Quotations About / On: EDUCATION

  • 71.
    In the world of language, or in other words in the world of art and liberal education, religion necessarily appears as mythology or as Bible.
    (Friedrich Von Schlegel (1772-1829), German philosopher. Idea 38 in Selected Ideas (1799-1800), translated by Ernst Behler and Roman Struc, Dialogue on Poetry and Literary Aphorisms, Pennsylvania University Press (1968).)
  • 72.
    We are really so prejudiced by our educations, that, as the ancients deified their heroes, we deify their madmen.
    (Philip Dormer Stanhope, 4th Earl Chesterfield (1694-1773), British statesman, man of letters. letter, Feb. 22, 1748; (first published 1774). The Letters of the Earl of Chesterfield to His Son, vol. 1, no. 142, ed. Charles Strachey (1901).)
  • 73.
    Television could perform a great service in mass education, but there's no indication its sponsors have anything like this on their minds.
    (Tallulah Bankhead (1903-1968), U.S. actress. Tallulah, ch. 1 (1952). At this point, Bankhead had never appeared on television. Later, she would.)
  • 74.
    Life isn't all beer and skittles, but beer and skittles, or something better of the same sort, must form a good part of every Englishman's education.
    (Thomas Hughes (1822-1896), British author. Tom Browne's Schooldays, pt. 1, ch. 2 (1857).)
    More quotations from: Thomas Hughes, education, life
  • 75.
    The progress of freedom depends more upon the maintenance of peace, the spread of commerce, and the diffusion of education, than upon the labours of cabinets and foreign offices.
    (Richard Cobden (1804-1865), British radical politician. Speech, June 26, 1850, to the House of Commons.)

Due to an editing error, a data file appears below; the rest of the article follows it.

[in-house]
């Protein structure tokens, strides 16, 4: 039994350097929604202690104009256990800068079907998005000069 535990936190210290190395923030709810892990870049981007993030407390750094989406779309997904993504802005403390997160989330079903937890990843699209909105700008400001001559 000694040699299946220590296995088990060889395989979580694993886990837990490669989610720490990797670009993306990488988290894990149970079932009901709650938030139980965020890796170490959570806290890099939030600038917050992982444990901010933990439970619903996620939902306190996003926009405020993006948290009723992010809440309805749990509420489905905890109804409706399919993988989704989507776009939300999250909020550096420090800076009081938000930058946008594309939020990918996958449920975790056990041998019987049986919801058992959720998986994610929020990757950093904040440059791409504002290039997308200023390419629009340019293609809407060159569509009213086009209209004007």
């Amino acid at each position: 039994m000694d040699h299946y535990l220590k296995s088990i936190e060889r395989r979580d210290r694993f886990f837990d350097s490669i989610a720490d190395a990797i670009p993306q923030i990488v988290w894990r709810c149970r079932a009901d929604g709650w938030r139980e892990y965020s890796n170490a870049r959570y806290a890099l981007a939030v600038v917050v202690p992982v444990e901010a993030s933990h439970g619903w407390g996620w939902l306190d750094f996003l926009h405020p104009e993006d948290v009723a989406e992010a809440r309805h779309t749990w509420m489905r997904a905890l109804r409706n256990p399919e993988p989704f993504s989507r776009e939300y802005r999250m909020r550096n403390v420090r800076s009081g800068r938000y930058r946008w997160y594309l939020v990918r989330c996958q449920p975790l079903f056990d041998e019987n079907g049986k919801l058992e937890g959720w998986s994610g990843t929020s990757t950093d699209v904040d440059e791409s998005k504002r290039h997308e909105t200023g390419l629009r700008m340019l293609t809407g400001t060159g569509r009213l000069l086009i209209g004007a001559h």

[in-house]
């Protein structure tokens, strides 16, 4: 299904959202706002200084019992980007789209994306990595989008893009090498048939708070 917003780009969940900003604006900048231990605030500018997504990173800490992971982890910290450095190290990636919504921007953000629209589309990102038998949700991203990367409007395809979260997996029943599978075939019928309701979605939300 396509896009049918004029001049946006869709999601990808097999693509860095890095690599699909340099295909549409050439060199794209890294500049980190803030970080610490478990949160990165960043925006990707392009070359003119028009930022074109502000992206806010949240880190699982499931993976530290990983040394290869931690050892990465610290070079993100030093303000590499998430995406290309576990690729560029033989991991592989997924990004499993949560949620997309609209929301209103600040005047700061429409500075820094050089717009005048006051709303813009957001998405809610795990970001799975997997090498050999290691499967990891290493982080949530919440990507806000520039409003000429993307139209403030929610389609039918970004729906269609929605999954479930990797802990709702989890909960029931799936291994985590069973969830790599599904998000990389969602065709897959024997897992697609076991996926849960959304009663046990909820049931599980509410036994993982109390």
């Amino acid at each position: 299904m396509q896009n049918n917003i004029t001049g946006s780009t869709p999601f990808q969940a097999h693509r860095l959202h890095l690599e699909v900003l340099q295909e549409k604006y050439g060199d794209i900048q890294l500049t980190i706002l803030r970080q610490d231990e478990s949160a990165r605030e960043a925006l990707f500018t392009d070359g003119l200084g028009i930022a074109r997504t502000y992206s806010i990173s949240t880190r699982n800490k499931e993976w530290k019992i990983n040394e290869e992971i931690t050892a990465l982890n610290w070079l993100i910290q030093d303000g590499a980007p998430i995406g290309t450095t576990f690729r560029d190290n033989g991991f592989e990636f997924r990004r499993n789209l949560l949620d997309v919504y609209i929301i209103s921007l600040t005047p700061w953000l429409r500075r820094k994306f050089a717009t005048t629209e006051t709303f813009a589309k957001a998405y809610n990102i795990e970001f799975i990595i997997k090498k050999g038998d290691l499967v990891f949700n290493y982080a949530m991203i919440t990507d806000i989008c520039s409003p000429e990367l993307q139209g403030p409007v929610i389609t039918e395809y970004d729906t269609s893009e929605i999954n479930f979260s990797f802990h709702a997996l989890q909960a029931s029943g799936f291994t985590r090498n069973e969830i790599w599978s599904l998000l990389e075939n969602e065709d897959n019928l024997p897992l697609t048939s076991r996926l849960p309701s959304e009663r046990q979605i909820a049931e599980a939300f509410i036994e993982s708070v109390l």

• 76.
    Versatility of education can be found in our best poetry, but the depth of mankind should be found in the philosopher.
    (Friedrich Von Schlegel (1772-1829), German philosopher. Idea 57 in Selected Ideas (1799-1800), translated by Ernst Behler and Roman Struc, Dialogue on Poetry and Literary Aphorisms, Pennsylvania University Press (1968).)
  • 77.
    Education must, then, be not only a transmission of culture but also a provider of alternative views of the world and a strengthener of the will to explore them.
    (Jerome S. Bruner (20th century), U.S. psychologist and educator. "After John Dewey, What?" Bank Street College of Education Publication (March 1961).)
  • 78.
    Education is for improving the lives of others and for leaving your community and world better than you found it.
    (Marian Wright Edelman (20th century), U.S. author. The Measure of Our Success: A Letter to My Child and Yours, I, p. 10 (1992).)
  • 79.
    To behold her is an immediate check to loose behaviour; to love her is a liberal education.
    (Richard Steele (1672-1729), British dramatist, essayist, editor. Tatler (London, Aug. 2, 1709), vol. 1, no. 49, The Tatler, ed. G.A. Aitken (1898). Referring to Lady Elizabeth Hastings.)
    More quotations from: Richard Steele, education, love
  • 80.
    Sex education is legitimate in that girls cannot be taught soon enough how children don't come into the world.
    (Karl Kraus (1874-1936), Austrian writer. Trans. by Harry Zohn, originally published in Beim Wort genommen (1955). Half-Truths and One-and-a-Half Truths, University of Chicago Press (1990).)
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